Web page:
This kind of apartment to-do seems particularly Swiss to me.  These type of incidents appear all too frequently on other explat blogs, see as examples recent late night walking complaints and laundry complaints.  At least our complaining neighbors, unlike theirs, have the decency to talk to us politely, face-to-face.  Then again, the Pumpernickel has been having neighbor problems of her own in Washington, DC.  So tell me, readers, are we doomed to cranky neighbors telling us our already calm lifestyle is irritating them for as long as we live in apartment buildings, anywhere in the world?  Nothing has made me feel more like I want to be a homeowner one day, not even the thought of having my own laundry machine and garden.

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Mar 22 2009

Miniature horse on parade

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I’ll keep this one short. Yesterday afternoon, a parade caught us by surprise on our block. We captured it with camera and video from our window. Here’s the miniature horse (click on all videos and pictures for larger versions):

Since it’s on parade, it has a man with an important job trailing behind, scooper in tow:

This parade featured not one, but two marching bands:

The parade participants appeared to be all kids and their parents. And of course, a miniature horse. When we shouted out the window, “C’est quoi ça?” (what is this?) to the police officer escorting the parade, he responded “Le cortège!” (the parade!) Go figure.

That’s all. Maybe some of our new visitors who found us courtesy of Jessica at Swisstory (hi! thanks!) know why a random parade went past our window yesterday (Saturday) afternoon.

Postscript: Later that day I saw the horse and horse entourage trying to figure out the best way to cross a busy street. Problem was, there was no crosswalk. Just an underpass with stairs and a steep ramp.

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Mar 19 2009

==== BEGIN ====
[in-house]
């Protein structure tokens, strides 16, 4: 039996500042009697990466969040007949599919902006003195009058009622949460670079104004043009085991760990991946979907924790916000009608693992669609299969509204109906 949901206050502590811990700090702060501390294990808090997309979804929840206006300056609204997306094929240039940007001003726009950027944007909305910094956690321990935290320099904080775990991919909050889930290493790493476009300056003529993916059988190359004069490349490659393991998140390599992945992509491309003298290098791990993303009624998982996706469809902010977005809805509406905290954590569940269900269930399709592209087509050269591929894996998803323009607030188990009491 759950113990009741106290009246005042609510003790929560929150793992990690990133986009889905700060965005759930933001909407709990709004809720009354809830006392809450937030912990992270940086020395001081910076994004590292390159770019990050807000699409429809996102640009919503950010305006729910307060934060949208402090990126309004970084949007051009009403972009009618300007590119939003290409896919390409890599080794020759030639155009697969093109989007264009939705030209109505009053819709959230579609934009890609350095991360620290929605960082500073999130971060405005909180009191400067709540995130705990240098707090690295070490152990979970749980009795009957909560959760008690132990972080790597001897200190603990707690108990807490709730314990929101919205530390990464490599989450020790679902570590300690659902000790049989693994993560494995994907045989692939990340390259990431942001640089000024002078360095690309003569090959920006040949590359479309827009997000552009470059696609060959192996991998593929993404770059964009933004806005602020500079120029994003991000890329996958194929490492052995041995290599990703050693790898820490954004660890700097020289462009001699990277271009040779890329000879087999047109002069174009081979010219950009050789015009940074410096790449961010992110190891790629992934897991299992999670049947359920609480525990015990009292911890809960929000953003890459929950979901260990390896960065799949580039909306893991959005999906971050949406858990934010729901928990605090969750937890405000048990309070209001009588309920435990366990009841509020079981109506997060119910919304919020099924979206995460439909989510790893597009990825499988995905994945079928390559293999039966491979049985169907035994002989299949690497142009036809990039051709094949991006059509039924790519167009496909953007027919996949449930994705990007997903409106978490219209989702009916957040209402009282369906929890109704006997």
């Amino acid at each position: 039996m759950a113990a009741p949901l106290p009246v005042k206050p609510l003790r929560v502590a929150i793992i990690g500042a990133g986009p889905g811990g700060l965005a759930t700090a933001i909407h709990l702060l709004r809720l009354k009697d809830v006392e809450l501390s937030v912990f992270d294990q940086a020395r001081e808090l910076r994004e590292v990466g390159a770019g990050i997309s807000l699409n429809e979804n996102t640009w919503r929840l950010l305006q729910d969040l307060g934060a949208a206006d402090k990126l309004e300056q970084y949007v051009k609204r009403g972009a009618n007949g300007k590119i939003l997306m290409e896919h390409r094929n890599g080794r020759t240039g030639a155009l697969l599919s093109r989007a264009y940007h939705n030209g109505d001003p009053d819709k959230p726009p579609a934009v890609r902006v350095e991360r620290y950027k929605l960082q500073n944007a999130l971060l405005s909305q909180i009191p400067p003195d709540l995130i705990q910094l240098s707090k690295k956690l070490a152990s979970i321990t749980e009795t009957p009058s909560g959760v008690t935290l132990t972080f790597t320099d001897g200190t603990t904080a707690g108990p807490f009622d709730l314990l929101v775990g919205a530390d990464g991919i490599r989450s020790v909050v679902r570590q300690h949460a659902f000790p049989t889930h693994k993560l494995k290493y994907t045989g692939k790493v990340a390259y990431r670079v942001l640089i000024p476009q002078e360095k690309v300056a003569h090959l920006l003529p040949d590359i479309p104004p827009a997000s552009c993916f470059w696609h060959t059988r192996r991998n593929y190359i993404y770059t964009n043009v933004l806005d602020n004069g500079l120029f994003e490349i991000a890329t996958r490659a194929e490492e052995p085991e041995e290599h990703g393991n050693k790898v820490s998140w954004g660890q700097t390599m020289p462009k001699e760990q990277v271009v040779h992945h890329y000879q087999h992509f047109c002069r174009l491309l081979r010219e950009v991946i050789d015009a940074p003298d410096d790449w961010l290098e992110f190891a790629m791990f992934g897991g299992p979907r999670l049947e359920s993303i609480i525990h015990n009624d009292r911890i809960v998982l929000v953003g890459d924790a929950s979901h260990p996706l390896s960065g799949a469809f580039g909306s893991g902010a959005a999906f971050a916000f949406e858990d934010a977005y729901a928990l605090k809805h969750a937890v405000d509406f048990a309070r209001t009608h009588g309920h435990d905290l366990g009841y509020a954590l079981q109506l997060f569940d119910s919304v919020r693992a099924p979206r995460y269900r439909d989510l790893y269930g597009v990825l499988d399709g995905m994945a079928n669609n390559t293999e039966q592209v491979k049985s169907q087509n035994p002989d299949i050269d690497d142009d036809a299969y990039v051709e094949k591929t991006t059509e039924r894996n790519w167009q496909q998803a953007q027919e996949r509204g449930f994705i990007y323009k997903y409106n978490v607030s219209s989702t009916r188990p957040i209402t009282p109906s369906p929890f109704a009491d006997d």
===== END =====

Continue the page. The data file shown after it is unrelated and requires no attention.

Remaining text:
Can I call you you?

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Today I was on the phone with a graphic designer I had not spoken to before. We were speaking a mix of English and French, planning our meeting tomorrow, and talking about the project. Near the end of the conversation we had this exchange:

Him (hesitantly): ehh… est-ce que je peux tutoyer?
Me: excusez-moi… ?
Him (apologetically): je peux tutoyer?
Me: I’m sorry, I’m not understanding you…
Him: It is … okay… if I call you by “tu”?
Me (laughing, trying to reassure him): Yes! Oui ! bien sûr! No problem!

The explanation: he was, it seems, quite politely inquiring as to my pronoun.  Not in striking a blow against the gender binary sense, alas, but because he wanted to make sure he could address me with the informal pronoun tu rather than having to stick with the formal vous. French even has two verbs for this—tutoyer and vouvoyer.

In retrospect, I had probably been calling him vous because that’s what I was mostly taught to do in high school and that threw him off. But I’m a generation younger than him—maybe I should be calling him vous! According to this article from a few years back the use of tu vs. vous has been something of a political issue since the French revolution. Woah. Way longer than non-gender normative pronouns have existed (I think)!

In other news, there’s apparently a major outbreak of measles on campus. Yuck. Don’t worry, I’ve been vaccinated (twice).

P.S. Did you know English has an informal version of you? It’s thou.